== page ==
It’s hard to imagine that the small town of Latrobe, which is located in the most southwestern part of our County, for a short period of time was a “boomtown.” And, it was a direct result of the discovery of silver in the Comstock Lode at Virginia City, some 150 miles to the east.
In the early 1860s when the Comstock became the center of mining in western North America, the people of Placerville approached the Sacramento Valley Railroad demanding that rail service be extended from Folsom to their town to carry the heavy freight that was heading over the Sierra to Nevada.
The construction of the Central Pacific Railroad eastward through Placer County had commenced and they were concerned that a railroad would not pass through Placerville and extend on along the wagon road to Nevada as they desired.
The owners of the Sacramento Valley Railroad informed the delegation from Placerville that, if El Dorado County would grade the route from Folsom and furnish ties, they would supply the rails for ten percent County Bonds.
For this venture a new company, the Placerville and Sacramento Valley Railroad, was incorporated and the people of El Dorado County approved the issuance of $200,000 in ten percent bonds. The City of Placerville, also anxious for the railroad, pledged $300,000 in bonds towards this end (the railroad would not reach Placerville for another 25 years and Placerville, like El Dorado County, would ultimately default on the bonds).
Construction of the railroad from Folsom Junction towards Placerville began in late 1863 and the trains arrived at what would soon be the town of Latrobe in August of 1864. A station was immediately constructed to serve not only the traffic to the east but also to the south and the new County of Amador that had been created out of portions of El Dorado and Calaveras counties in 1854.
The Chief Engineer for the railroad, F. A. Bishop surveyed and platted the town into small lots and, while doing so, suggested the name of Latrobe for it in honor of Benjamin H. Latrobe, the civil engineer for the first railroad in the United States (There is some question whether Latrobe, Pennsylvania is named after him or his father, a famous architect of the same name, who designed the Bank of Pennsylvania and rebuilt the U.S. Capitol after the British burned it in 1814).
Latrobe was the eastern terminus of the Placerville and Sacramento Valley Railroad for only a moment in time since within a year the rails reached Shingle Springs, which replaced Latrobe as the freight terminus for everything being shipped eastward. But this didn’t stop Latrobe from growing since, for quite a few years, the town would control the trade of Amador County with eight daily stages carrying travelers and goods in all directions.
According to the “History of El Dorado County”, by Paolo Sioli (1883), the land of the town, some 240 acres, was owned by J. H. Miller who gave Bishop one-half of it for the survey work. Some 75 or 80 lots were sold at auction, all of which were occupied by the purchasers.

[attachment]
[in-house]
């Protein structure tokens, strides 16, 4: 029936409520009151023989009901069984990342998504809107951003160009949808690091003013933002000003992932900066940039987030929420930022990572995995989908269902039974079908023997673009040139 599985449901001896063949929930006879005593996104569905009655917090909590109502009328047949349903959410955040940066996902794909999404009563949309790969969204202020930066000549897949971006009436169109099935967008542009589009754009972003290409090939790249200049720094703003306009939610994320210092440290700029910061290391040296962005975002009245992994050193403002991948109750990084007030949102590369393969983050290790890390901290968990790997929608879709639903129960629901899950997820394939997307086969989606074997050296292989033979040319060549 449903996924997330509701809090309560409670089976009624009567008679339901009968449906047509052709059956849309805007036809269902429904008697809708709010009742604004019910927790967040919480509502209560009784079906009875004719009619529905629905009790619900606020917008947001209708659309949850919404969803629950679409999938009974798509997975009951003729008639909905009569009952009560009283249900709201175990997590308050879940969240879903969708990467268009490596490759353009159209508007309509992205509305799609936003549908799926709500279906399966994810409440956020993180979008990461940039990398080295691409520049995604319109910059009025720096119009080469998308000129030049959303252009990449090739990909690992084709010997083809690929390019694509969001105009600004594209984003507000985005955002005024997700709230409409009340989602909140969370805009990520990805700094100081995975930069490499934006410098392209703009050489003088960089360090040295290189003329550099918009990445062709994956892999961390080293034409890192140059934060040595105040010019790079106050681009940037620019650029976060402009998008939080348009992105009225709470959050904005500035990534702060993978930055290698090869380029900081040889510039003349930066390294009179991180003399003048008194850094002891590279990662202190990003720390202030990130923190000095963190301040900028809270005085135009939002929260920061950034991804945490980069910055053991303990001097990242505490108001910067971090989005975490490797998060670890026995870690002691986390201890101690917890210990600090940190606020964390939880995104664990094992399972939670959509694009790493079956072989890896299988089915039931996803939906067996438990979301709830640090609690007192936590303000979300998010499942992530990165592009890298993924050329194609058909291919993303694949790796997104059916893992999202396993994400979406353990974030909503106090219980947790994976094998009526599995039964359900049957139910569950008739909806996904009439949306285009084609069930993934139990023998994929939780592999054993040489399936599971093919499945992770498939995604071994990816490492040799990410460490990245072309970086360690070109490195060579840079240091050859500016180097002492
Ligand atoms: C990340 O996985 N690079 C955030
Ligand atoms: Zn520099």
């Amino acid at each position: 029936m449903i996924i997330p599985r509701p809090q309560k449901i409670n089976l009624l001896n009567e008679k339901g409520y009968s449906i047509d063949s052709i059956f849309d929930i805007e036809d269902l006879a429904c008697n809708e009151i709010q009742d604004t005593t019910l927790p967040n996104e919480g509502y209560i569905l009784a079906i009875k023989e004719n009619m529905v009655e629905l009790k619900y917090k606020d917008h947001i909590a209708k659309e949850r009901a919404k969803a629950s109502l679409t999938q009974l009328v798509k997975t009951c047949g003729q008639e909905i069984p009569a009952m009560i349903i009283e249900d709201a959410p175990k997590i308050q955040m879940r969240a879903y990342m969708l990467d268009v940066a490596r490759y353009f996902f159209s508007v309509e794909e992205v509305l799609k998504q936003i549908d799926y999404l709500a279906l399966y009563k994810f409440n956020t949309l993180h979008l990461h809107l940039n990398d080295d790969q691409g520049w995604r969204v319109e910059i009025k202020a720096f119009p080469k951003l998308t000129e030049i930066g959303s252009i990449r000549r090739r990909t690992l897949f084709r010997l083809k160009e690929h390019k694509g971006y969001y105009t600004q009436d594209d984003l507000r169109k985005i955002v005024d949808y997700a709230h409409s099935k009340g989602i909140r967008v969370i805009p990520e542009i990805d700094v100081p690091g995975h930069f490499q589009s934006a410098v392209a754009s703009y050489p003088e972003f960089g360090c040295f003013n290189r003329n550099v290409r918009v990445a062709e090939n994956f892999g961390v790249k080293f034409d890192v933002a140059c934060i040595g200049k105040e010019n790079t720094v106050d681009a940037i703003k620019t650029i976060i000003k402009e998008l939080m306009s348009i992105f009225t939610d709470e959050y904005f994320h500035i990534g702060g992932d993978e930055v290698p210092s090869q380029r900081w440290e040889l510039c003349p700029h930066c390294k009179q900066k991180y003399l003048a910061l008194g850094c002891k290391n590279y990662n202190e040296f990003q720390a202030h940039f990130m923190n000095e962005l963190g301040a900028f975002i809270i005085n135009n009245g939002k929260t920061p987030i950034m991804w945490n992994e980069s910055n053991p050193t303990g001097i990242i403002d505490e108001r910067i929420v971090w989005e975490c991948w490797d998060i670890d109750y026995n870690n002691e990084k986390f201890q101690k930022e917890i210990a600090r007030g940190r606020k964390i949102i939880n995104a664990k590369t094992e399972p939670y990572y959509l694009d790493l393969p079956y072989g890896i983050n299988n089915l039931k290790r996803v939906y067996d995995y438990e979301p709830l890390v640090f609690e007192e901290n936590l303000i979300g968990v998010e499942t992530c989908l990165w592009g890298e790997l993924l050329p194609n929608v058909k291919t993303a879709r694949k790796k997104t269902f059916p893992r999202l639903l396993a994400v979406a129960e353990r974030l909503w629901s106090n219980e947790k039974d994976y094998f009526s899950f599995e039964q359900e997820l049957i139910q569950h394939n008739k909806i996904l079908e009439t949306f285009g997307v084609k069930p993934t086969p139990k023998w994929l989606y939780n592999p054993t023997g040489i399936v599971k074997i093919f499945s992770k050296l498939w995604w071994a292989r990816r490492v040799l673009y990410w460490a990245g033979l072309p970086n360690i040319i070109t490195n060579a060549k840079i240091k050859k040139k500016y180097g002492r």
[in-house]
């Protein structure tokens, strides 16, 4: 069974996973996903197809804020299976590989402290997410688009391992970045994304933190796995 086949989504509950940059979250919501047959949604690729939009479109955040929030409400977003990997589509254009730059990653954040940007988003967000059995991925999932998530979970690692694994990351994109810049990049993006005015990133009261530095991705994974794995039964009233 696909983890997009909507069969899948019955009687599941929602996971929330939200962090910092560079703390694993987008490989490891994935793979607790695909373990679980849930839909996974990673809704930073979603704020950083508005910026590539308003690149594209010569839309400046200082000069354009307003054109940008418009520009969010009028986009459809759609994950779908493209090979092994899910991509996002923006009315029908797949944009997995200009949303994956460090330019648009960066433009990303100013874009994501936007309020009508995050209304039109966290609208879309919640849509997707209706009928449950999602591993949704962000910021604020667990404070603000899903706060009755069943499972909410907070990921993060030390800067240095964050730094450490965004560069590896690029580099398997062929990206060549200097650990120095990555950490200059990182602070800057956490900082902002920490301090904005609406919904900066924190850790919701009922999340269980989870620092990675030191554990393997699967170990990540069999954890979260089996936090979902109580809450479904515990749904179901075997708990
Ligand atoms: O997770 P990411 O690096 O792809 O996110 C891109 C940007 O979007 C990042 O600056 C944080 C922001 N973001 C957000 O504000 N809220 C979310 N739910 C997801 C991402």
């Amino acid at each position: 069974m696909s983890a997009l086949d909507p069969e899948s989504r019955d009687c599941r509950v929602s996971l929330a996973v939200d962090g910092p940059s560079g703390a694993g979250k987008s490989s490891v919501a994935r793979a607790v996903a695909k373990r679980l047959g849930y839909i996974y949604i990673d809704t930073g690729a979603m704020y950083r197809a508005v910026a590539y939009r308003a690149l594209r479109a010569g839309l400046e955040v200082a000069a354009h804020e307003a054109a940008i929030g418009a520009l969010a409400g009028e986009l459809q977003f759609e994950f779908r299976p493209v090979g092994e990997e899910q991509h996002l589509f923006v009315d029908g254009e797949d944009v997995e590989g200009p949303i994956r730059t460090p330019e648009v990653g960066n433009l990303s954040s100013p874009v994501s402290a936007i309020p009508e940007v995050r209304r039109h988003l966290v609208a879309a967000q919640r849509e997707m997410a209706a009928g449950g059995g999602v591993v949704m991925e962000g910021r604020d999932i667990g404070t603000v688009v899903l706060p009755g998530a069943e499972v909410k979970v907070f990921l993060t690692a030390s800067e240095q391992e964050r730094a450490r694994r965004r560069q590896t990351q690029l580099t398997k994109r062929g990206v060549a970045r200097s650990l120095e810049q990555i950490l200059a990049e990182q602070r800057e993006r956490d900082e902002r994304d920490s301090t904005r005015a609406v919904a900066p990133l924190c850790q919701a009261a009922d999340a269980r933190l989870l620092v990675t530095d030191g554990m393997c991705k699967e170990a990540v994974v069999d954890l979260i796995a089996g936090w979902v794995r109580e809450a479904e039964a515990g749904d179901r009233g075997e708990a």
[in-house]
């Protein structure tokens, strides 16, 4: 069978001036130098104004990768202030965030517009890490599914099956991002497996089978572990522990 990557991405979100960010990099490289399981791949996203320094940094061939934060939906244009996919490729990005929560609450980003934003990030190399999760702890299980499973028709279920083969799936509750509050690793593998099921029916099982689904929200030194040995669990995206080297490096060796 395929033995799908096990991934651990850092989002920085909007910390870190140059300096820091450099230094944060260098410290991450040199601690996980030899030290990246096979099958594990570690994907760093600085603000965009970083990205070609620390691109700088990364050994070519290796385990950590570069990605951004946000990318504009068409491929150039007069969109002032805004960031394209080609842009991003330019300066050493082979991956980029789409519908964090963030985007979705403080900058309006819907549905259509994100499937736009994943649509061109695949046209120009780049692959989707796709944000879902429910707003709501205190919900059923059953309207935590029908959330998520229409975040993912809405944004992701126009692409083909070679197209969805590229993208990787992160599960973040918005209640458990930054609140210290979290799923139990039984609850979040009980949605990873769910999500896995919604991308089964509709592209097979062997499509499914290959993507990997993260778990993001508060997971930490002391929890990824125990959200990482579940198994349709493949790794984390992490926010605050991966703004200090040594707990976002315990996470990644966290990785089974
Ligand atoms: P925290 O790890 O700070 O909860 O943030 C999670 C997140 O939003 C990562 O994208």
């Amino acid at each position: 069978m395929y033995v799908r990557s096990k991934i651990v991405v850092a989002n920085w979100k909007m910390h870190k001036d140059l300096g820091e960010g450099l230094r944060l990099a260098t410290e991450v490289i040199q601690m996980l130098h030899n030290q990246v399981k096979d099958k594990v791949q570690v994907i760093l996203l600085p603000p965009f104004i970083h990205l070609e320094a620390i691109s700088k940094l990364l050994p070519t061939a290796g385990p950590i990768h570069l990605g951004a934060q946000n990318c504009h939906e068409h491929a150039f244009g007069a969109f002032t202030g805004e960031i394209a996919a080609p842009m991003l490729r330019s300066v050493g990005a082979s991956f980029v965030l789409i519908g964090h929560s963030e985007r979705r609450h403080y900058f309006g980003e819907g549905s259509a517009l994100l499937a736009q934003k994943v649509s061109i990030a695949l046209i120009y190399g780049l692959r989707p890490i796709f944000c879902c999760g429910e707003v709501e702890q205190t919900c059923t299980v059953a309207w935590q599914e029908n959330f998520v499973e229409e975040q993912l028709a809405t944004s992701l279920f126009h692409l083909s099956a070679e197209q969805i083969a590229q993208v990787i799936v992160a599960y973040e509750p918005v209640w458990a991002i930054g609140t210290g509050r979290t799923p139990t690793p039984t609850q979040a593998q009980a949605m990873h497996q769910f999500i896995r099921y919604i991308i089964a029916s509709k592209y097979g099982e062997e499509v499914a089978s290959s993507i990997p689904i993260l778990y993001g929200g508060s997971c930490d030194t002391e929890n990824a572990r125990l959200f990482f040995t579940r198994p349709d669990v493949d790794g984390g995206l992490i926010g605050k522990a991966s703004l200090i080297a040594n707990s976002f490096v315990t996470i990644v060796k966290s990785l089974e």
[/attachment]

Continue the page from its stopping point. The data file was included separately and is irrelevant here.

Miller had opened the first store a year before the railroad arrived, and soon sold out to W. Kirkland. Riebsam & Adams followed with another store and soon the town had six or seven stores, four hotels (Miller quite an entrepreneur, also built the first one of these) three blacksmith shops, one wagon and carriage factory, two drug stores, several butcher shops, a bakery, three doctors and a population of about 800.
The Latrobe post office was established on Oct. 11, 1864 with A. George Davis was the first postmaster. Service at the Latrobe Post Office was discontinued on May 31, 1921 and the mail moved to what was then known as the Shingle (later Shingle Springs) Post Office.
By the 1880s the population had dwindled to about 80 people with one general store, one hotel, a telegraph and express office, two blacksmith shops and one carriage and wagon shop remaining, along with a two-story public school building, that was used for all public assemblages, and halls built by the Masons and Odd Fellows.
For the next three quarters of a century, Latrobe remained a quiet, rural agricultural community with large family held ranches devoted mostly to the raising of livestock.
In the mid 1960s, the area to the north, known as El Dorado Hills, began to develop because of its convenient proximity to Sacramento due to the new Highway 50 freeway. That created increased pressure for development in the Latrobe area.
Although some of the large land holdings in the Latrobe area have been divided into smaller parcels, most of the citizens of the Latrobe area have resisted further development. The town that was once a busy commercial center with streets filled with freight wagons and stage coaches is again a quiet, rural community.
Sources for this story include: “History of California”, by Theodore Hittell (1897); “California Gold Camps”, by Erwin Gudde (1975); “California Place Names”, by Erwin Gudde, 3rd Edition (1974); “Mother Lode of Learning – One Room Schools of El Dorado County” by Retired Teachers Association of El Dorado County (1990); “I Remember…, Stories and pictures of El Dorado County pioneer families”, researched and written by Betty Yohalem (1977); “Mines and Mineral Resources of El Dorado County, California”, California Division of Mines (1956); “Narrow Gauge Nostalgia” by George Turner (1965); “History of El Dorado County”, by Paolo Sioli (1883), reprinted and indexed by the El Dorado Friends of the Library (1998); the archives of the Mountain Democrat (1854-Present); and the wonderful people at the reference desk of the El Dorado County Main Library.